Microfibers from plastic pollution, the textile industry and fishing activity have gradually accumulated in the seas and oceans — but their effects on health remain poorly understood. Now, researchers have shown that these fibers can become a reservoir of pathogens, with almost 200 species of bacteria that have taken over the synthetic and natural filaments. This increases the risk of contamination, compared to natural particles, where bacteria also live.
Microfiber pollution is widespread in coastal and offshore surface waters in all ocean basins. Whether synthetic or natural polymers, these particles can become an emerging pollution concern because organisms are exposed to this mixture on a daily basis. However, little is known about the degradation of microfibers and their long-term risk to ecosystems and human health.
Once at the sea, like other microplastics, the fibrous material can be rapidly colonized by microorganisms, such as bacteria or microalgae. The establishment of microfilm on microplastics, which appears and smells like food, may enhance their ingestion. Plastics can become vectors for potentially dangerous or pathogenic microorganisms, with many studies looking into their impact.
Maria Luiza Pedrotti of Sorbonne Université aimed to investigate the role of floating microfibers in harboring microorganisms in the Mediterranean Sea. This sea, although it represents 0.8% of the world’s marine waters, accounts for about 7% of microplastic pollution in the global ocean. It hosts a high level of biodiversity, with 17,000 species – 28% endemic and affected by plastic pollution.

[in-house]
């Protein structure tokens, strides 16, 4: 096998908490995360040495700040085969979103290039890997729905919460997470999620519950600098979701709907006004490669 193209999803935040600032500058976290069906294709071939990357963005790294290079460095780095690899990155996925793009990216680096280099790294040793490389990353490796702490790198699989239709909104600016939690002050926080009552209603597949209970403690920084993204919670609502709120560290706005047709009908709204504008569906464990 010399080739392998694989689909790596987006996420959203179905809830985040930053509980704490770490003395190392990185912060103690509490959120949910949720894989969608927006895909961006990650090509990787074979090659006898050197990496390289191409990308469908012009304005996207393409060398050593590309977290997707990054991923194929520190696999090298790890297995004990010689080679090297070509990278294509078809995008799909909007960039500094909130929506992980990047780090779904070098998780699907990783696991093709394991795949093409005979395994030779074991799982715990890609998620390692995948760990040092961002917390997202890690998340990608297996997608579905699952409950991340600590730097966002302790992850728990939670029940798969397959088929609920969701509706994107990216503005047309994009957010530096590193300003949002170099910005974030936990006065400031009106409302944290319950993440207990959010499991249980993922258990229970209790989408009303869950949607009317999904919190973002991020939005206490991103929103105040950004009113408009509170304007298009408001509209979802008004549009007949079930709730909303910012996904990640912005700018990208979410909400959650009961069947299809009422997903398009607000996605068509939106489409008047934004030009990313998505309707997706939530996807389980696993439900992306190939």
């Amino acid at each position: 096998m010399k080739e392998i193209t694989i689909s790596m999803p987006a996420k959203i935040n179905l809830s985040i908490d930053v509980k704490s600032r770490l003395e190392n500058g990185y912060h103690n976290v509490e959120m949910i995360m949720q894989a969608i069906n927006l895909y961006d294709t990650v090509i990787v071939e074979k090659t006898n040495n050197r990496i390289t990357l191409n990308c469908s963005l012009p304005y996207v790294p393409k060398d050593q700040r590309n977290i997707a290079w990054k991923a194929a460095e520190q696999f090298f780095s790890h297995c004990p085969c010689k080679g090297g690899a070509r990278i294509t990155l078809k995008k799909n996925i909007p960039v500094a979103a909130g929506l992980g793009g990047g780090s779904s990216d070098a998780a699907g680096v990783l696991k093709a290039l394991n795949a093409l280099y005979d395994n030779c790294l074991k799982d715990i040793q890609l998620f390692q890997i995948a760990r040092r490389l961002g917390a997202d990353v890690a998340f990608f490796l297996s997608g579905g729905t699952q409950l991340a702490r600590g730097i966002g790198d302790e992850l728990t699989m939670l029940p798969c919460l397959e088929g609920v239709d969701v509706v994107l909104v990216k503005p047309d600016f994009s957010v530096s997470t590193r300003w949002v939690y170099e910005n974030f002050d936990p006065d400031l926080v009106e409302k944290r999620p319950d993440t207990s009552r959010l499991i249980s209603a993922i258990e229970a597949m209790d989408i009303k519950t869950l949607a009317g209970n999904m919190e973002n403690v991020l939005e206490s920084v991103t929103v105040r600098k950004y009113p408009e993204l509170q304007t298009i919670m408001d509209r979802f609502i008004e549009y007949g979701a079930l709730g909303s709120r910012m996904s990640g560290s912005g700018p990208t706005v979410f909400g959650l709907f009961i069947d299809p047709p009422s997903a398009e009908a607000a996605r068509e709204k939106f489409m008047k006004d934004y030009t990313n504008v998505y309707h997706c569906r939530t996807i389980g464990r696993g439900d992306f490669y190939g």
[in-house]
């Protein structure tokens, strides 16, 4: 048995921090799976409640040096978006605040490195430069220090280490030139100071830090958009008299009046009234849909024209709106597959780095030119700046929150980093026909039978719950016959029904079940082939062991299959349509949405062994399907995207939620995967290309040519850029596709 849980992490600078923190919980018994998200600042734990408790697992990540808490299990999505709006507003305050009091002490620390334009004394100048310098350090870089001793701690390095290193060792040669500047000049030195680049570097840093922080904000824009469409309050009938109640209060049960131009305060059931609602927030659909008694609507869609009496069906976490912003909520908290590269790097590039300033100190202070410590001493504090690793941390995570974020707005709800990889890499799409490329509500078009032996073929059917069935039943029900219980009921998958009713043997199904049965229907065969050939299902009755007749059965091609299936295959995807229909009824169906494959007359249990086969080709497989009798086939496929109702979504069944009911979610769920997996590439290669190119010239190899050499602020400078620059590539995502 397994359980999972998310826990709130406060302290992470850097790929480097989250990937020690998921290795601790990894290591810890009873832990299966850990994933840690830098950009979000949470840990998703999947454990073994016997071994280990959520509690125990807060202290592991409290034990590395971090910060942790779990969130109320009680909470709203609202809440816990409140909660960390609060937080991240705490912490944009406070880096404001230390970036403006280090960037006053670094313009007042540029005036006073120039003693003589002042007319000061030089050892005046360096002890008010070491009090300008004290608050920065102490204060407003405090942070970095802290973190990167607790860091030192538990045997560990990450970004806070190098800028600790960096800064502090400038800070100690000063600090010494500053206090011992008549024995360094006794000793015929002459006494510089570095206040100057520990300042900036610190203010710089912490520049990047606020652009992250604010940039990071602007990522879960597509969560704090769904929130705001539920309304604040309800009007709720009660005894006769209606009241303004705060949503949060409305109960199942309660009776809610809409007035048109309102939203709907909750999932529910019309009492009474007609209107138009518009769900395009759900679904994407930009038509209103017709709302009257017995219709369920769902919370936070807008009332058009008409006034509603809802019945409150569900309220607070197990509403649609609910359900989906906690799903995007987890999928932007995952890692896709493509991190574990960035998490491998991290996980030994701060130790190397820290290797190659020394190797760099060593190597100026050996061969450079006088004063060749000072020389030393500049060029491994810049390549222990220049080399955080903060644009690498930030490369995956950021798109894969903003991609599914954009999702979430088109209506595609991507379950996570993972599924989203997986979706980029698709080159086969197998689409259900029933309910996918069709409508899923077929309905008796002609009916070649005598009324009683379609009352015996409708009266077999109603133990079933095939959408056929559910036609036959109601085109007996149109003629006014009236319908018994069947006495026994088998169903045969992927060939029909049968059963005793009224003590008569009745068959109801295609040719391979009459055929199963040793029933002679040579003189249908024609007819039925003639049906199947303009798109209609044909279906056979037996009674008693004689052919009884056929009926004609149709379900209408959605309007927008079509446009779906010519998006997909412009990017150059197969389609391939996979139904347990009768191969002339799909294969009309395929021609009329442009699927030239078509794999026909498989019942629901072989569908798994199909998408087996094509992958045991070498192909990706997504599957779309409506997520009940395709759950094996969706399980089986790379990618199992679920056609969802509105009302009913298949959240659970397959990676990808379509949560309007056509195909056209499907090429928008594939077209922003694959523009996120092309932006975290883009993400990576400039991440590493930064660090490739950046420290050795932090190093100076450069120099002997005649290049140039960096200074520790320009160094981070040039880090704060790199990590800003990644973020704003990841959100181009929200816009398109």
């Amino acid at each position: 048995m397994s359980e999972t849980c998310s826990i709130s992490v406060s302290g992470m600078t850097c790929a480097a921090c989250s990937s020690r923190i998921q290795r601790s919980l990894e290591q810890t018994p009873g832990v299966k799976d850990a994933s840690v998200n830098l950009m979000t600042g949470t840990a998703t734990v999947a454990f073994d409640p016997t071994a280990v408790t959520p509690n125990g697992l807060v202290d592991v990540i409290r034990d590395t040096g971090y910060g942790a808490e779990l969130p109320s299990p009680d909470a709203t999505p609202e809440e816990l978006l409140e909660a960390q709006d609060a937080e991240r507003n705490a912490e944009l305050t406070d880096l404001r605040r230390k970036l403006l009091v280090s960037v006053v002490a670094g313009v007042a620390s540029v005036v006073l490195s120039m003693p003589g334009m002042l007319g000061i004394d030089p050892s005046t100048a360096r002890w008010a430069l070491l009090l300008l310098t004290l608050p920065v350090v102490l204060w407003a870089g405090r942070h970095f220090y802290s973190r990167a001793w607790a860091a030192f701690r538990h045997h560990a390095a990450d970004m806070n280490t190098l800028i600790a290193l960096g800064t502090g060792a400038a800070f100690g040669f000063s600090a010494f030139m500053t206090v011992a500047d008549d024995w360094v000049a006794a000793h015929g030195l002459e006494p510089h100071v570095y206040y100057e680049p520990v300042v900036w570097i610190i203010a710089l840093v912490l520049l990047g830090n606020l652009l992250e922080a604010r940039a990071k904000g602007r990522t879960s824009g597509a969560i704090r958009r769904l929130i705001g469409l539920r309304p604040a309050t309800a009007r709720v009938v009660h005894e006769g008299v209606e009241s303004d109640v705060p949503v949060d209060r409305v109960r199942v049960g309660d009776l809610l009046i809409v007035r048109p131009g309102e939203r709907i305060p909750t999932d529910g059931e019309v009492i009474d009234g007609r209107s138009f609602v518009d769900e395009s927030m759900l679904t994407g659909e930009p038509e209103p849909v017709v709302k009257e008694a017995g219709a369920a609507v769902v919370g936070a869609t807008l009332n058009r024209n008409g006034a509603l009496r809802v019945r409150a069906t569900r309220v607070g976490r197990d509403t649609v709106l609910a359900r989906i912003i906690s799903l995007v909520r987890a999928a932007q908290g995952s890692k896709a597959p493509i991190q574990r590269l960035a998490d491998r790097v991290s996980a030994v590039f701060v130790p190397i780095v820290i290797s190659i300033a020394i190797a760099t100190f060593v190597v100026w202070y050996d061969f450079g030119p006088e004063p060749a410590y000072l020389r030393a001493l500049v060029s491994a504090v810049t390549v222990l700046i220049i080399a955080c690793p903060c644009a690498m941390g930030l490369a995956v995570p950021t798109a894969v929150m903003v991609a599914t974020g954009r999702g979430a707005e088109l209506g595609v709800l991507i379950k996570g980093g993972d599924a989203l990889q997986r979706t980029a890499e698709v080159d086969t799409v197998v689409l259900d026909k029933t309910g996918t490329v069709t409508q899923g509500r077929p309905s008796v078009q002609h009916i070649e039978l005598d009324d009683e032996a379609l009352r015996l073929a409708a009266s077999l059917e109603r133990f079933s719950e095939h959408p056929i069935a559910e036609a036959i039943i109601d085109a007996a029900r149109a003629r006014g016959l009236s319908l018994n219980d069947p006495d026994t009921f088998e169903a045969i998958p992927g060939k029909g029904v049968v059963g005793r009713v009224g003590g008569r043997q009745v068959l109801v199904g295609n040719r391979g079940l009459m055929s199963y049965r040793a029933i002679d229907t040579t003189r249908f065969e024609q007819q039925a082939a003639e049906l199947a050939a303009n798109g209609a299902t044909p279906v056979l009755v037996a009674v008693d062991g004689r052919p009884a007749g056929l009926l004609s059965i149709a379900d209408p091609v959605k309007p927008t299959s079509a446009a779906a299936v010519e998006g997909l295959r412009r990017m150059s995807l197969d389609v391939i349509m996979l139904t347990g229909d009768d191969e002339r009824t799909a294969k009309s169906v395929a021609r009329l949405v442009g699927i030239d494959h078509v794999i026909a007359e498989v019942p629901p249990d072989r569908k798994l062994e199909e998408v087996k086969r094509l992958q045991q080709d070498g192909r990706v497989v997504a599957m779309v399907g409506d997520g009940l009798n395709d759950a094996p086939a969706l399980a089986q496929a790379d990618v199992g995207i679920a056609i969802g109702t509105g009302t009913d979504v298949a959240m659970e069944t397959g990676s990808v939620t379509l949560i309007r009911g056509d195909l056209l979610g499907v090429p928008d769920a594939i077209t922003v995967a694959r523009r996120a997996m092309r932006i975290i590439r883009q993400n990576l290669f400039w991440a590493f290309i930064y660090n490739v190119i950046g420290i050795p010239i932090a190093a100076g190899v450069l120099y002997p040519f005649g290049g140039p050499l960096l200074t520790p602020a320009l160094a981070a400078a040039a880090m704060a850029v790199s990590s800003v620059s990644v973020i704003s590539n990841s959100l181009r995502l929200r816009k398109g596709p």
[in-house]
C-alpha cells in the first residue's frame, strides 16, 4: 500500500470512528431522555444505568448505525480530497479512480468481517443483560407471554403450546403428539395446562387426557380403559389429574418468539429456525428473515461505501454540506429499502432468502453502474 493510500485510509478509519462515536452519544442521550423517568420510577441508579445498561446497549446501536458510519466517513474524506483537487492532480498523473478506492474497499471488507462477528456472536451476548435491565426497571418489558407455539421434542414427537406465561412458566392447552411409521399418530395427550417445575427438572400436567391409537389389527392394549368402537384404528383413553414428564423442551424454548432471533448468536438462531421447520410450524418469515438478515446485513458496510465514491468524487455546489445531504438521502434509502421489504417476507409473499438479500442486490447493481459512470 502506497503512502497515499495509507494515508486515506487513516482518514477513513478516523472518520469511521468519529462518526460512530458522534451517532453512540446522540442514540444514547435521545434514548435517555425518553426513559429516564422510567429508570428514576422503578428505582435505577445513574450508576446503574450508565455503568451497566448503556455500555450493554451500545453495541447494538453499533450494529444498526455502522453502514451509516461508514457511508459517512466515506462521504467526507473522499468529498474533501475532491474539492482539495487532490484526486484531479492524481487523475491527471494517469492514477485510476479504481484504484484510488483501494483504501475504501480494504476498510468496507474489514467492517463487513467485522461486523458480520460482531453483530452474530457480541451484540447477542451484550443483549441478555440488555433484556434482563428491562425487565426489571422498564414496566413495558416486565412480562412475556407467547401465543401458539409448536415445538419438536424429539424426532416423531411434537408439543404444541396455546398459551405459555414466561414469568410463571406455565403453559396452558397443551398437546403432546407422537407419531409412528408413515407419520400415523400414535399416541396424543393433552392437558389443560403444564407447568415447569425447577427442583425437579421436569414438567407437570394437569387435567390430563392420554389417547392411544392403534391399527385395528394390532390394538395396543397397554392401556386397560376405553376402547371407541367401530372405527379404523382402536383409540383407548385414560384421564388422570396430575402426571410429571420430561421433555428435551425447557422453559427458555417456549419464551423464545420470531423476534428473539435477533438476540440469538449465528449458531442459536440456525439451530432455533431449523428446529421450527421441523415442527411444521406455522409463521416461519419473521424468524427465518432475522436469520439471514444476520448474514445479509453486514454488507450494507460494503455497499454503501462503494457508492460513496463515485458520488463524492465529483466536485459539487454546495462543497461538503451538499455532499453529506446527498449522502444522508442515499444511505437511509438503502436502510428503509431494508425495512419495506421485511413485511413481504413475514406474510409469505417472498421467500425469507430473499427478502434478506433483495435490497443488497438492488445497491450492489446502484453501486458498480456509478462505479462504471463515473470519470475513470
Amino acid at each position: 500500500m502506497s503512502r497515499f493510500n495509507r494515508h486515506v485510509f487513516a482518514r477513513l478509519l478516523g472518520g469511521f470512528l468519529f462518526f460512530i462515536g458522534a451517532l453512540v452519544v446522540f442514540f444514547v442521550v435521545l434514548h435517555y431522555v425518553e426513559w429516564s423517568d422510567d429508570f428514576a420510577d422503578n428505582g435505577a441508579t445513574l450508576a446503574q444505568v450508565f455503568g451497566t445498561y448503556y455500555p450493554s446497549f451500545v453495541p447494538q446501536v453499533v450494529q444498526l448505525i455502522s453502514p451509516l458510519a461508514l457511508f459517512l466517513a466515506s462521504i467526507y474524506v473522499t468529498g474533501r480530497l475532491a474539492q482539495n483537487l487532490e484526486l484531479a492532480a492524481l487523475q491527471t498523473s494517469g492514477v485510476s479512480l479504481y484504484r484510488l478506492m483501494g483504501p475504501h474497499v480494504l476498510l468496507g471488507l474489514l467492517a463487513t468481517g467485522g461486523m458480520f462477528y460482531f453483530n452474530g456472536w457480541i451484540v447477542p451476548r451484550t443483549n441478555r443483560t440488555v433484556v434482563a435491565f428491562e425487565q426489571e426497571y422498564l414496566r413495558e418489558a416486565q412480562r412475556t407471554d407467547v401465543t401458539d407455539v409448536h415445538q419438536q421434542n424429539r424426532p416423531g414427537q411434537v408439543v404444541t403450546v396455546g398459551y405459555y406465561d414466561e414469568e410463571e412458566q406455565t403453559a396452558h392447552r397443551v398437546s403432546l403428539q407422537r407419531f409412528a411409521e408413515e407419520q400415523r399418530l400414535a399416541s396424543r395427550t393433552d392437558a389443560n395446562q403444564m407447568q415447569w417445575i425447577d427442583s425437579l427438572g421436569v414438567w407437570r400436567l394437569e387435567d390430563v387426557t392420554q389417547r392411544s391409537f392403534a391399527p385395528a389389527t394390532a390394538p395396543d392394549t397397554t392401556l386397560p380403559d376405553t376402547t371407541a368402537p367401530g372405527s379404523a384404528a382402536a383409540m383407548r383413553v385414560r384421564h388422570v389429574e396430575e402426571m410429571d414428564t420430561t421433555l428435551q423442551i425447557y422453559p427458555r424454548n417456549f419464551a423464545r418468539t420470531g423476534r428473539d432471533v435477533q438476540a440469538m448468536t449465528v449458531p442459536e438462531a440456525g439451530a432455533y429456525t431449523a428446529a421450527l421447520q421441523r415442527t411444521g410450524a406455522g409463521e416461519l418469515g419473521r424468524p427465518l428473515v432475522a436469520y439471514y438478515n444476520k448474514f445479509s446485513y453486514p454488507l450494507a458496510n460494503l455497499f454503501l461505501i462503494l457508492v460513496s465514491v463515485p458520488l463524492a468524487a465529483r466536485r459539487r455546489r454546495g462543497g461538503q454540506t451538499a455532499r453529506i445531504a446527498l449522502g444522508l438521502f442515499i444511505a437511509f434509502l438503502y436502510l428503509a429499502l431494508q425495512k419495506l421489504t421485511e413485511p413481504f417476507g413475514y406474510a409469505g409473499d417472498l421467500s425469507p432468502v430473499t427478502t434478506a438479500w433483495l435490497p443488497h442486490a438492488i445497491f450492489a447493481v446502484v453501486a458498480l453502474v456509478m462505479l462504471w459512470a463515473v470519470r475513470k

Bacteria and microfiber pollution
The researchers collected samples from the sea surface aboard the research vessel “The Alchemy,” a sailing ship in the northwestern Mediterranean Sea. The samples were then analyzed in the Laboratory of Oceanography of Villefranche-sur-mer of Sorbonne University. The researchers combined molecular analysis and Scanning Electron Microscopy (SEM) to analyse the samples.
“We described around 200 species of bacteria attached to floating microfibers in the Mediterranean Sea, including synthetic fibers, and among these species, we found some potential human and animal pathogens, such as Vibrio parahaemolyticus (a bacterium linked to stomach diseases),” Pedrotti told ZME. “We observed a mean concentration of 2663 of bacteria per microfiber.”
This is the first study to report the presence of Vibrio parahaemolyticus on microfibers in the Mediterranean Sea. Identifying these microfiber colonizers offers valuable insight to assess health risks, as their presence can be a threat to seafood consumption, the researchers said. The bacteria could also be influenced by climate change, they said, as higher temperatures increase their spread.
Based on the results of the diversity of bacteria living on microplastics, the researchers hope to go further in other types of analysis to investigate how these bacteria express their virulence and how it is influenced by environmental conditions in the ocean, especially the temperature. The Mediterranean Sea is warming faster than other oceanic regions in the world, they explained.
“The Mediterranean is under constant anthropogenic pressure regarding pollution, as well as the consequences of climate change exceeding global trends for most variables, with waters warming faster than the rest of the ocean, especially during the summer months,” they wrote in the paper. “These changing conditions can lead to shifts in marine microbial community structure.”